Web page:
As he once went about making English intelligible, Bryson now attempts the same with the great moments of science, both the ideas themselves and their genesis, to resounding success. Piqued by his own ignorance on these matters, he’s egged on even more so by the people who’ve figured out—or think they’ve figured out—such things as what is in the center of the Earth. So he goes exploring, in the library and in company with scientists at work today, to get a grip on a range of topics from subatomic particles to cosmology. The aim is to deliver reports on these subjects in terms anyone can understand, and for the most part, it works. The most difficult is the nonintuitive material—time as part of space, say, or proteins inventing themselves spontaneously, without direction—and the quantum leaps unusual minds have made: as J.B.S. Haldane once put it, “The universe is not only queerer than we suppose; it is queerer than we can suppose.” Mostly, though, Bryson renders clear the evolution of continental drift, atomic structure, singularity, the extinction of the dinosaur, and a mighty host of other subjects in self-contained chapters that can be taken at a bite, rather than read wholesale. He delivers the human-interest angle on the scientists, and he keeps the reader laughing and willing to forge ahead, even over their heads: the human body, for instance, harboring enough energy “to explode with the force of thirty very large hydrogen bombs, assuming you knew how to liberate it and really wished to make a point.”

Loads of good explaining, with reminders, time and again, of how much remains unknown, neatly putting the death of science into perspective.

Pub Date: May 6, 2003

ISBN: 0-7679-0817-1

Page Count: 304

Publisher: Broadway

Review Posted Online: May 20, 2010

Kirkus Reviews Issue: April 1, 2003

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A tiny book, not much bigger than a pamphlet, with huge potential impact.

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NO ONE IS TOO SMALL TO MAKE A DIFFERENCE

A collection of articulate, forceful speeches made from September 2018 to September 2019 by the Swedish climate activist who was nominated for a Nobel Peace Prize.

Speaking in such venues as the European and British Parliaments, the French National Assembly, the Austrian World Summit, and the U.N. General Assembly, Thunberg has always been refreshingly—and necessarily—blunt in her demands for action from world leaders who refuse to address climate change. With clarity and unbridled passion, she presents her message that climate change is an emergency that must be addressed immediately, and she fills her speeches with punchy sound bites delivered in her characteristic pull-no-punches style: “I don’t want you to be hopeful. I want you to panic. I want you to feel the fear I feel every day. And then I want you to act.” In speech after speech, to persuade her listeners, she cites uncomfortable, even alarming statistics about global temperature rise and carbon dioxide emissions. Although this inevitably makes the text rather repetitive, the repetition itself has an impact, driving home her point so that no one can fail to understand its importance. Thunberg varies her style for different audiences. Sometimes it is the rousing “our house is on fire” approach; other times she speaks more quietly about herself and her hopes and her dreams. When addressing the U.S. Congress, she knowingly calls to mind the words and deeds of Martin Luther King Jr. and John F. Kennedy. The last speech in the book ends on a note that is both challenging and upbeat: “We are the change and change is coming.” The edition published in Britain earlier this year contained 11 speeches; this updated edition has 16, all worth reading.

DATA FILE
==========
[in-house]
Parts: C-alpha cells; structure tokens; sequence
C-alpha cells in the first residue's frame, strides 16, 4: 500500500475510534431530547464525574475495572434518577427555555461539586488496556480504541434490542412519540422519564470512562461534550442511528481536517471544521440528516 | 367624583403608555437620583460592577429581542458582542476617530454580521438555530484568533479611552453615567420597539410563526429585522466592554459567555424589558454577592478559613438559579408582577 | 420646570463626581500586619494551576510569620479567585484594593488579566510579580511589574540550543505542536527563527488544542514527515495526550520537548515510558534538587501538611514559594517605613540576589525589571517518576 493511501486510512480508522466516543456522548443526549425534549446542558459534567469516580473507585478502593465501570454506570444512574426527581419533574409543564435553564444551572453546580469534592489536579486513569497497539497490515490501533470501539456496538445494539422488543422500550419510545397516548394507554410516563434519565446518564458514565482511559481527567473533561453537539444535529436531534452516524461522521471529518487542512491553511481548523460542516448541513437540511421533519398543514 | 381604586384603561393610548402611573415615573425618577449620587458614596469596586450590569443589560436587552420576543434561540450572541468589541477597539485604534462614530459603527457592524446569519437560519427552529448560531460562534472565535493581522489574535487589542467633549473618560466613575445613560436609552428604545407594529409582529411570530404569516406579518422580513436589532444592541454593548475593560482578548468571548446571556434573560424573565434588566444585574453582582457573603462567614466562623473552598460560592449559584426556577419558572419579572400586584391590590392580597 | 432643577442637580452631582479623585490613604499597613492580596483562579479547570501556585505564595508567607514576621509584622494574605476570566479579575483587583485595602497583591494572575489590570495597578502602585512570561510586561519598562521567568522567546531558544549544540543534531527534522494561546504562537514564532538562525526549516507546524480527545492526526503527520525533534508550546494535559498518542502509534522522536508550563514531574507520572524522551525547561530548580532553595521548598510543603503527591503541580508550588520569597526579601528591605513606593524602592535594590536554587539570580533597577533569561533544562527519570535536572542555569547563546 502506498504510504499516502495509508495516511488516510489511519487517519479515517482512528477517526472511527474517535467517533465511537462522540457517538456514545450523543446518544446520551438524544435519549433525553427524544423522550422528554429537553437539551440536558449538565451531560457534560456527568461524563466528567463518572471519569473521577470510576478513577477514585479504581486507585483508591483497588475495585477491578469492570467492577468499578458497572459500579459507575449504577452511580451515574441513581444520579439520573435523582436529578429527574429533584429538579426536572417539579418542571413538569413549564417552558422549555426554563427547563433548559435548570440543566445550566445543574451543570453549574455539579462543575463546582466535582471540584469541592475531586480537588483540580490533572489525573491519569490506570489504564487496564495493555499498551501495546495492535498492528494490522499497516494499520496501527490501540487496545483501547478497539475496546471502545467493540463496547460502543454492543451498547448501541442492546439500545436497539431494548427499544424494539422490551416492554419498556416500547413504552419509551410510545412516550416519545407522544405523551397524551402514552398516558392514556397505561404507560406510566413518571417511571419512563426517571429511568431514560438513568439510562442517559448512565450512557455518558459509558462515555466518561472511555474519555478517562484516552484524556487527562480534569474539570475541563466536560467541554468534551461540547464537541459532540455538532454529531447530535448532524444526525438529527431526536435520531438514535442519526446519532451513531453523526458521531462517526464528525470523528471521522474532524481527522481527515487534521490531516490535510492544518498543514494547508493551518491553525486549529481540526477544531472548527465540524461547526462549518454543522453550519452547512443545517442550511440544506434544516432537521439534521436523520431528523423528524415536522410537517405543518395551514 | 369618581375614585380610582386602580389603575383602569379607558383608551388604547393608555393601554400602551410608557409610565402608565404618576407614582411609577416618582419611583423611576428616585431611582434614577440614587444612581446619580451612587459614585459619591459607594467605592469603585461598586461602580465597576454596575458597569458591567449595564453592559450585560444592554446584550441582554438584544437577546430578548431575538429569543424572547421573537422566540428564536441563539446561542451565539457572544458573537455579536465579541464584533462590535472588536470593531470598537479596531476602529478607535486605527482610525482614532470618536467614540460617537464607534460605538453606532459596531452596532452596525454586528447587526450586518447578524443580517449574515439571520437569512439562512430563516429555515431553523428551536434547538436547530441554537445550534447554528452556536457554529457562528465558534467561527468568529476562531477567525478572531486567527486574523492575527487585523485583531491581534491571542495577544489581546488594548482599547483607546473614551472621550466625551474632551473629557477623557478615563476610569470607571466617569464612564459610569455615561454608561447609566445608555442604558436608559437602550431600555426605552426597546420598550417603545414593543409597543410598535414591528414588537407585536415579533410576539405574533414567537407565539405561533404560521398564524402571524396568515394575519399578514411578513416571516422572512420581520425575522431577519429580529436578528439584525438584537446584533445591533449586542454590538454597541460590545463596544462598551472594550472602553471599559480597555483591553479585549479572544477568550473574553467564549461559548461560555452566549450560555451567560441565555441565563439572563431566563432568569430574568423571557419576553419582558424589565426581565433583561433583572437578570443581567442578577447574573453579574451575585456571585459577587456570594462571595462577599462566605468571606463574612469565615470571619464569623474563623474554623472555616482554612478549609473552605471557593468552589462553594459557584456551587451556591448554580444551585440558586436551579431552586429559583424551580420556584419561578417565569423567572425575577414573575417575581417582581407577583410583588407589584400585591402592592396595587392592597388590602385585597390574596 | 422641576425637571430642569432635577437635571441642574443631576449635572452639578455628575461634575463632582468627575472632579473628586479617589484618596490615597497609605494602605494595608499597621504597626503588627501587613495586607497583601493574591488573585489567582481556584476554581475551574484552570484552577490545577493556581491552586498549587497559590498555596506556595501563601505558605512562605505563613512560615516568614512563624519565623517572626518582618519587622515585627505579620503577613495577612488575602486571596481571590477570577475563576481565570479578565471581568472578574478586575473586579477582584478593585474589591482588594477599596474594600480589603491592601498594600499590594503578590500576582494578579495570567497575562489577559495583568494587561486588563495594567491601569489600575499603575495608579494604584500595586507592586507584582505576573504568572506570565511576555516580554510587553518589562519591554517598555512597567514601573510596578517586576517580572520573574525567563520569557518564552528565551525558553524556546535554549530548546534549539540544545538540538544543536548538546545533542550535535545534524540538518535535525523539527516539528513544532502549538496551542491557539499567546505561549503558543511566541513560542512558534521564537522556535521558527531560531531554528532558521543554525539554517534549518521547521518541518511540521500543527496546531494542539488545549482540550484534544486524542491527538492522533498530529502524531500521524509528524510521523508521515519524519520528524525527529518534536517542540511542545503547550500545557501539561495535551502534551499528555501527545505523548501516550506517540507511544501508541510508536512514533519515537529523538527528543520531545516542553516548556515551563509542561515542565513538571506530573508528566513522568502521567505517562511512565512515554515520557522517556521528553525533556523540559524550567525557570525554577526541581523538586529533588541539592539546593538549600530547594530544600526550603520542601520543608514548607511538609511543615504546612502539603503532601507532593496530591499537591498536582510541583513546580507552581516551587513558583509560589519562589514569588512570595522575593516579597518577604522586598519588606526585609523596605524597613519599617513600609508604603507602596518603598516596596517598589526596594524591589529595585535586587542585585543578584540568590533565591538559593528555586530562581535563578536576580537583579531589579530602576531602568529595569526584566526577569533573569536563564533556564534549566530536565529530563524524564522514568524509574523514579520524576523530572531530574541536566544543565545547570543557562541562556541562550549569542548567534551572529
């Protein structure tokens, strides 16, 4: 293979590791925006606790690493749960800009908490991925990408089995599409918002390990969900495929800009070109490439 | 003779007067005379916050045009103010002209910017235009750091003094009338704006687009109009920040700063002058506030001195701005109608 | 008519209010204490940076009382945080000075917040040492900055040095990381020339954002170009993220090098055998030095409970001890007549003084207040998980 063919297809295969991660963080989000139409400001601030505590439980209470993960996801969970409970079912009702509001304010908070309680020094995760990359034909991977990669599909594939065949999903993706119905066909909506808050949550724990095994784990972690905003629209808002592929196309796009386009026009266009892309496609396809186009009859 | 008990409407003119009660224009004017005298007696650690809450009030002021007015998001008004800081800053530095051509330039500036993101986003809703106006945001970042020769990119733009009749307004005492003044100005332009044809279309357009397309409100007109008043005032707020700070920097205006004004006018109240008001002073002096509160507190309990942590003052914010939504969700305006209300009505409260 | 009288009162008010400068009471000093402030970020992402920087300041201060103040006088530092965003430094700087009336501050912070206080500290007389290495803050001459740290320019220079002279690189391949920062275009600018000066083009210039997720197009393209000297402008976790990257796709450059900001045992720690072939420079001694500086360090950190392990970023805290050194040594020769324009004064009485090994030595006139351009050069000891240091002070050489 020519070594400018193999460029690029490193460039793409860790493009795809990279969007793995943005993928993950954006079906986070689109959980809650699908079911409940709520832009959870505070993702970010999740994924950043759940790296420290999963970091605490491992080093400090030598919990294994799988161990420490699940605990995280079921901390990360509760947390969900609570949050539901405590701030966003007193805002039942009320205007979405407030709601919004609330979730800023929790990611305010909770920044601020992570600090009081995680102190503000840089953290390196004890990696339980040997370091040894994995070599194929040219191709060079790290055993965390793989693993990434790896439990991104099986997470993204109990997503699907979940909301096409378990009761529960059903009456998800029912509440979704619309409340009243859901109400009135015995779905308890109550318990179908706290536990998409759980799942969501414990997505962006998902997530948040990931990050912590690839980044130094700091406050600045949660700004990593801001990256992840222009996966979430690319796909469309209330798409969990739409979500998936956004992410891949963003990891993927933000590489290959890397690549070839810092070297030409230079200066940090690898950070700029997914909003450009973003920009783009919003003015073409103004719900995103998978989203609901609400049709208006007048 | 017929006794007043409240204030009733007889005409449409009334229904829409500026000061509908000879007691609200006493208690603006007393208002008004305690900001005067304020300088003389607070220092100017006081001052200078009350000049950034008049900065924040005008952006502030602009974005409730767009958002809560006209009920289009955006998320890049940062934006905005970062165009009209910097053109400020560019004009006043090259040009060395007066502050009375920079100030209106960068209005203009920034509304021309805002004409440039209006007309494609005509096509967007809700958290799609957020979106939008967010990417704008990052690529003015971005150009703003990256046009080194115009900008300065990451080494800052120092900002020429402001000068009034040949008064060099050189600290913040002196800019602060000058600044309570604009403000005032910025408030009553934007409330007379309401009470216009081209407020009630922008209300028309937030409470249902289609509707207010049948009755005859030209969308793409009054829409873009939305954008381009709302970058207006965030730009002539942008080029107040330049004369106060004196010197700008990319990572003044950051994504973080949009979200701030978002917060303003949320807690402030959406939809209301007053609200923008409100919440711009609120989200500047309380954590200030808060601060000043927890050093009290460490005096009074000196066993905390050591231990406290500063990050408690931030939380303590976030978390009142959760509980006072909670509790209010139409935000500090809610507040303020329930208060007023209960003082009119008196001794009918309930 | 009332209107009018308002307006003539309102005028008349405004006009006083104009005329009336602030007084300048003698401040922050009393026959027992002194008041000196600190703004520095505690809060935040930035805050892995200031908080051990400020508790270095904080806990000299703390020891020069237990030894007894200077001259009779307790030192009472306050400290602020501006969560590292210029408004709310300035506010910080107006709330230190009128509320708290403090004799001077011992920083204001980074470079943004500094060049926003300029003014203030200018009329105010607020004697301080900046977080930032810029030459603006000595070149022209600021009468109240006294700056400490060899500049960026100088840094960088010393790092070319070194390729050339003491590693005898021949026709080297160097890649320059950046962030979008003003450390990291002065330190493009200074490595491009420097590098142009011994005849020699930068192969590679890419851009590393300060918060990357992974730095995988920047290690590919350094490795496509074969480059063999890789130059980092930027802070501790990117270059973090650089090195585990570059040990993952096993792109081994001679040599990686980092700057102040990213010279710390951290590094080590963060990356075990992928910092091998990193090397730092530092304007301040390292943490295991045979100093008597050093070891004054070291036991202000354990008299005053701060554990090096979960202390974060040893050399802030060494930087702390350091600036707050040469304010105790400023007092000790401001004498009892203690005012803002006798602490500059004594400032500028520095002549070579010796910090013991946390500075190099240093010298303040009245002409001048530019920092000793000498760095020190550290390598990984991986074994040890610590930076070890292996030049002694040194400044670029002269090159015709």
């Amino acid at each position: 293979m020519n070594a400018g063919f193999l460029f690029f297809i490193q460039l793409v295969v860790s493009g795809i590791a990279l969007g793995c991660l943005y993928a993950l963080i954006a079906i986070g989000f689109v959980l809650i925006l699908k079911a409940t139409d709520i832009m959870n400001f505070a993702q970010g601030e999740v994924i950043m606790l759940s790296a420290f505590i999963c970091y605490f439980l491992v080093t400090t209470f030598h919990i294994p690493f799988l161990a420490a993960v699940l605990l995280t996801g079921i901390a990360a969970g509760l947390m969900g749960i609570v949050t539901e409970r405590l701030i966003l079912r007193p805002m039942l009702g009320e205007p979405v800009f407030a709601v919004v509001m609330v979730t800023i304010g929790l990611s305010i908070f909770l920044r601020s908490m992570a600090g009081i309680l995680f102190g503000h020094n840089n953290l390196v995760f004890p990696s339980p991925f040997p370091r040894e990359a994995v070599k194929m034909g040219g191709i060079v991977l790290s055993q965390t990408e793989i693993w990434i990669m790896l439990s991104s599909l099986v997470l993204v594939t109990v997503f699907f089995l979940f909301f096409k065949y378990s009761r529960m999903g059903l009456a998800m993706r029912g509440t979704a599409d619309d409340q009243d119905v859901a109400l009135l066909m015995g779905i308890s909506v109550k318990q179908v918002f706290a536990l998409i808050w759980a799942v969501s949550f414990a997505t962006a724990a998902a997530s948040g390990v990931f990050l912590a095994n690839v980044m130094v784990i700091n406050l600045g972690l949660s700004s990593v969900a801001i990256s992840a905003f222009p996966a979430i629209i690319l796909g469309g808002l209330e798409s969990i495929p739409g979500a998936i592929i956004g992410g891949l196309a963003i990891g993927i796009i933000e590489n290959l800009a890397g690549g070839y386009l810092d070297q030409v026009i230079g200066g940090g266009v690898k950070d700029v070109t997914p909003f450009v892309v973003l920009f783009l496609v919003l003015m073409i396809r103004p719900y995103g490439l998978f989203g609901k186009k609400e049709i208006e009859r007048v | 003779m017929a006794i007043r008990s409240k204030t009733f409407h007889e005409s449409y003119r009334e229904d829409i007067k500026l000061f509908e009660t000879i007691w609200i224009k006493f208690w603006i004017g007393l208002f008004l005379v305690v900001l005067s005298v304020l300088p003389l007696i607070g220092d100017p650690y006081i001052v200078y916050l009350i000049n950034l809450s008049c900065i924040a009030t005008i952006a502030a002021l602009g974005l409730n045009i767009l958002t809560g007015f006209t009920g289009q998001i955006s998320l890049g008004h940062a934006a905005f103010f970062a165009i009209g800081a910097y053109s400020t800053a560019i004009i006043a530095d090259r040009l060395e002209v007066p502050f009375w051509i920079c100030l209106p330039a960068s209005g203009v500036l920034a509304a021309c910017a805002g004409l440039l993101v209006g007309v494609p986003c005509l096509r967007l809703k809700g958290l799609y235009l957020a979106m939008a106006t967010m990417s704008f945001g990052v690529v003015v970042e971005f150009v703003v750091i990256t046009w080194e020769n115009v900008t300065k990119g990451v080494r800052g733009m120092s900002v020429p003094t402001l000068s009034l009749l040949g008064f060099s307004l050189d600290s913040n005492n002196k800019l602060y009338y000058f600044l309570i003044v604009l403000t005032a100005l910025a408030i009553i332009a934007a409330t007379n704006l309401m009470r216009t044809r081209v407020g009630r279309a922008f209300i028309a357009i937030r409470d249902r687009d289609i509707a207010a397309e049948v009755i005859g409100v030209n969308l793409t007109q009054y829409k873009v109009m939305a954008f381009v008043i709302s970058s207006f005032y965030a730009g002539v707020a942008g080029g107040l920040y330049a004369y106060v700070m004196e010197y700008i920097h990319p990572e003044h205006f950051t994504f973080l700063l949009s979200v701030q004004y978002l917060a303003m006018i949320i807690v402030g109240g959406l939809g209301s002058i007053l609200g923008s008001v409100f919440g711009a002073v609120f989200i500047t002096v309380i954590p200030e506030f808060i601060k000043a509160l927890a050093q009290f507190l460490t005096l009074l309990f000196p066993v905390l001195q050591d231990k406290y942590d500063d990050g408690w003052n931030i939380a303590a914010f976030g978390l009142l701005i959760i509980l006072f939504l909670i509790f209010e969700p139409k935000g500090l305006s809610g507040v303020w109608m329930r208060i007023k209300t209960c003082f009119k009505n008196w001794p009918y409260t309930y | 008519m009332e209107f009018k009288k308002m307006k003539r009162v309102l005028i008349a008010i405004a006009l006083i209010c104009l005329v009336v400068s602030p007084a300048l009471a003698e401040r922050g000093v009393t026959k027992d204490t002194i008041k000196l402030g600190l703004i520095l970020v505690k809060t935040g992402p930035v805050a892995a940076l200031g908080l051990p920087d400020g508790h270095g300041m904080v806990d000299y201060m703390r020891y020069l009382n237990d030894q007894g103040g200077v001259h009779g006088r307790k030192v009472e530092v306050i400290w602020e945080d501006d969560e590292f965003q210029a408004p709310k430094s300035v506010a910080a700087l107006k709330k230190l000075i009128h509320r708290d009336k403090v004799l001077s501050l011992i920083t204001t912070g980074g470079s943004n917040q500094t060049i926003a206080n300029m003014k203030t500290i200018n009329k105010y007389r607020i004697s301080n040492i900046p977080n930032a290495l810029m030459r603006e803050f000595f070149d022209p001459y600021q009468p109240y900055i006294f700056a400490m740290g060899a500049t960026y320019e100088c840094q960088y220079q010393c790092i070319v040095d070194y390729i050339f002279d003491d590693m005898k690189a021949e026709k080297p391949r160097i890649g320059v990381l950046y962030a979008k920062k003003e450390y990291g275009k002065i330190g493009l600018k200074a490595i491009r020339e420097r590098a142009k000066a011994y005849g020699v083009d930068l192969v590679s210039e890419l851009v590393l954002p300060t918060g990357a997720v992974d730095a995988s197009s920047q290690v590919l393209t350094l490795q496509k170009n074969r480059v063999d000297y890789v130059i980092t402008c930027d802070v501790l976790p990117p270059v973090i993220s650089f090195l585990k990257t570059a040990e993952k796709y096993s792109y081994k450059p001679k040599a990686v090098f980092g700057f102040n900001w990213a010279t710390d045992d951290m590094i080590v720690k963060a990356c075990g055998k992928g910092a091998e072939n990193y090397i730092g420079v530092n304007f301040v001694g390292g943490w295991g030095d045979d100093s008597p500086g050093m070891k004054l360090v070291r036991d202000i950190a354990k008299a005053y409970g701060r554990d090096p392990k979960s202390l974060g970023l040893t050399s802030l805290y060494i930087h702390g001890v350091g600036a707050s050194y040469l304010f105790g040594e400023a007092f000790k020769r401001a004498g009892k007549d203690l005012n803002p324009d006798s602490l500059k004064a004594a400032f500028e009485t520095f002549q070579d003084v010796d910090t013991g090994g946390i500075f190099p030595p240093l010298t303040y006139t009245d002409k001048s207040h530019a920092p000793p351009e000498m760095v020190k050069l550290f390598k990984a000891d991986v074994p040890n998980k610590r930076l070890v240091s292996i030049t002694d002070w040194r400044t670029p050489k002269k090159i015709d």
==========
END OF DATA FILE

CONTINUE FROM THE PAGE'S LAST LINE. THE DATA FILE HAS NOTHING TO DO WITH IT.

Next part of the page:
A tiny book, not much bigger than a pamphlet, with huge potential impact.

Pub Date: Nov. 26, 2019

ISBN: 978-0-14-313356-8

Page Count: 112

Publisher: Penguin

Review Posted Online: Nov. 3, 2019